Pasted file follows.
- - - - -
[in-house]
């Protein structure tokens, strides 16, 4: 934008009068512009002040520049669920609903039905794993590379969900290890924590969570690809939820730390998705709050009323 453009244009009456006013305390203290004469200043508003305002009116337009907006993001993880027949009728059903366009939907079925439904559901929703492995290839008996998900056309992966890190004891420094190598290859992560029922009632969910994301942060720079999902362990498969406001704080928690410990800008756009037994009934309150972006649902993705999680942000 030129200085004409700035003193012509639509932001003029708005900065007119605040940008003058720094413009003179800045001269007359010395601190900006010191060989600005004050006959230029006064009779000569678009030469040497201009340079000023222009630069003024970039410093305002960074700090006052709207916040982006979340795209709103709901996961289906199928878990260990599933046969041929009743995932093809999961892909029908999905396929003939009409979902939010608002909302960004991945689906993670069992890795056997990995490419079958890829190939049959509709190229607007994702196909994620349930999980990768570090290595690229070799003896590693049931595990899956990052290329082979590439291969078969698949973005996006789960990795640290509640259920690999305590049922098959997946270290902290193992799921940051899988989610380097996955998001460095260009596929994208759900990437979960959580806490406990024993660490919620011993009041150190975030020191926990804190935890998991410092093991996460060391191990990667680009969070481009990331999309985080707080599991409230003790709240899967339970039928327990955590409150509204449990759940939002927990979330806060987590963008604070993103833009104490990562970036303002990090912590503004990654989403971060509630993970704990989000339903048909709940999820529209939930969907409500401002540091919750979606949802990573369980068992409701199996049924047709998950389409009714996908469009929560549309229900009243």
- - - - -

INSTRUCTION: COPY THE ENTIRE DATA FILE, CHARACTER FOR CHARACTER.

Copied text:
[in-house]
């Protein structure tokens, strides 16, 4: 934008009068512009002040520049669920609903039905794993590379969900290890924590969570690809939820730390998705709050009323 453009244009009456006013305390203290004469200043508003305002009116337009907006993001993880027949009728059903366009939907079925439904559901929703492995290839008996998900056309992966890190004891420094190598290859992560029922009632969910994301942060720079999902362990498969406001704080928690410990800008756009037994009934309150972006649902993705999680942000 030129200085004409700035003193012509639509932001003029708005900065007119605040940008003058720094413009003179800045001269007359010395601190900006010191060989600005004050006959230029006064009779000569678009030469040497201009340079000023222009630069003024970039410093305002960074700090006052709207916040982006979340795209709103709901996961289906199928878990260990599933046969041929009743995932093809999961892909029908999905396929003939009409979902939010608002909302960004991945689906993670069992890795056997990995490419079958890829190939049959509709190229607007994702196909994620349930999980990768570090290595690229070799003896590693049931595990899956990052290329082979590439291969078969698949973005996006789960990795640290509640259920690999305590049922098959997946270290902290193992799921940051899988989610380097996955998001460095260009596929994208759900990437979960959580806490406990024993660490919620011993009041150190975030020191926990804190935890998991410092093991996460060391191990990667680009969070481009990331999309985080707080599991409230003790709240899967339970039928327990955590409150509204449990759940939002927990979330806060987590963008604070993103833009104490990562970036303002990090912590503004990654989403971060509630993970704990989000339903048909709940999820529209939930969907409500401002540091919750979606949802990573369980068992409701199996049924047709998950389409009714996908469009929560549309229900009243």